General Chat Thread, Happy Birthday Big Blue in General; IBM is 100 years old. Official site and The Register's take
Here's to the next 100 years!
Like many others, ...
17th June 2011, 10:34 AM #1
- Rep Power
Happy Birthday Big Blue
IBM is 100 years old. Official site and The Register's take
Here's to the next 100 years!
Like many others, I cut my teeth on IBM big irons, in my case 35 years ago, when computer rooms looked like this
The IBM S/360 machines like this that I worked on typically had 100kB memory. A really big one 256kB! That's all you needed. Code had to be efficient, Hardware was expensive, both to buy and to run. You had to squeeze as much performance out of the box as possible. Bloatware was non-existent. Ah happy days.
IDG Tech News
17th June 2011, 11:19 AM #2
Happy Birthday IBM. I started out on punch cards in the days of yore too. Computer rooms were heating buildings and a fast response time was guaranteed if fast meant an hour or two
I remember the acronym used in the 90s when IBM came a cropper thanks to the PC revolution
"I Blame Microsoft"
17th June 2011, 11:48 AM #3
17th June 2011, 11:54 AM #4
The one I heard most frequently was "It's Being Mended". Their laptops did go through quite a poor patch at one point. They should stick with the server side of things. We have two IBM BladeCentres here and they seem pretty much indestructable!
Originally Posted by elsiegee40
17th June 2011, 01:42 PM #5
Ah the big iron days. It really meant something when you said you worked with computers. Today, everyone is a computer expert (or so they think). In the first 10 years of my career, computers changed very fast. Mini-computers such as the PDP-8 came out (50,000 units sold) and computers began to appear in smaller companies. Only really big companies like banks, insurance companies, ICI, General Motors, 3M, etc could afford machines such as the beloved IBM 360 series. $1,500,000 if I recall correctly and that was in 1975.
With the development of the PC (the Personal Computer, your computer which sat on your desk) it all changed. It all could have been so exciting, but Microsoft came along, become dominant and stagnated development. Windows hasn't really changed much in 20 years, you just need more powerful hardware to run it. Windows 7 requires 1 GHz processor and 1 MB RAM to support one user. Why so much? I used to work on IBM System/1 and we ran 55 users with 128K RAM (character terminals) and 142K when we went to GUI.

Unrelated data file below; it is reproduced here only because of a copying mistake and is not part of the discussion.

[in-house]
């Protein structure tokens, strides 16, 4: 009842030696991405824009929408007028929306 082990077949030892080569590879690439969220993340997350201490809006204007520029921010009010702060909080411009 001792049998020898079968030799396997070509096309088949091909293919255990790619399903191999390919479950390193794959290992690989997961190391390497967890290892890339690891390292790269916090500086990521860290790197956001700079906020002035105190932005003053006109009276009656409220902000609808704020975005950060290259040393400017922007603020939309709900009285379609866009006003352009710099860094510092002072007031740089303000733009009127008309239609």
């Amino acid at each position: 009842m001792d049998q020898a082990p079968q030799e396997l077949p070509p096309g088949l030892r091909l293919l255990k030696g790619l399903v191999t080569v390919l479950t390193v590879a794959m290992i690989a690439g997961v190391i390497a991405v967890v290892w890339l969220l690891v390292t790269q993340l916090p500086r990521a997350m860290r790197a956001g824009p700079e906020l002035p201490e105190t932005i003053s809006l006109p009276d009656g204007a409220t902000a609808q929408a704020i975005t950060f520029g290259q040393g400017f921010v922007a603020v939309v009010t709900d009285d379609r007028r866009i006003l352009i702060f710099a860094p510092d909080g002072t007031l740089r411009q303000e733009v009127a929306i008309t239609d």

The world owes IBM and it's staff a huge debt. Common place IBM develoments include UPC (check your groceries for one), nondiscrimination work policy (in the 1950s, they were one of the first companies to develop one), the punch card, FET memory, the PC, electronic catalog (on-line shopping), the floppy disk, etc, etc.
Happy birthday indeed Big Blue. Without you, I wouldn't be where I am today. (No, I'd probably be happily working as a haberdasher rather than being peed off in computer support. )
Musically, Microsoft gave us "bing, bong, bing bing"; IBM gave us IBM Rally Song
17th June 2011, 02:36 PM #6
Happy birthday from here as well. I used to recruit all sorts to work on IBM beasts and learned quite a lot - once the guys working with them knew I was a test tech they used to spend ages showing me the kit and explaining it. Ah, those were the days
17th June 2011, 03:30 PM #7
When I worked for IBM it stood for I've Been Moved..... I never stayed in any role longer than 4 years..... in a career that spanned almost 30 years.
In the mid 70s until the mid 1990s it was a great company to work for, until the bean counters & accountants took over. I was glad to take early retirement in 2002......
17th June 2011, 03:43 PM #8
"I'm Being Managed" was my favourite. When I was there I once had 3 different managers in the space of a year.
17th June 2011, 04:00 PM #9
I started on a 360/30 in November of 1970. A massive 64k of memory, 3 disks (as I remember), paper-tape, punch-card, 6 tape-decks and 3 disk drives, and a printer, as I recall. Bit of a low-end mainframe compared to the one in the picture. Eleven-hour shifts, 4 nights on, 4 off, 5 days on, 5 off or some such. Every 64 shifts, we had to top-up our hours by working from 6.30pm to 11pm, in addition to the normal shift...........Happy Days, indeed.
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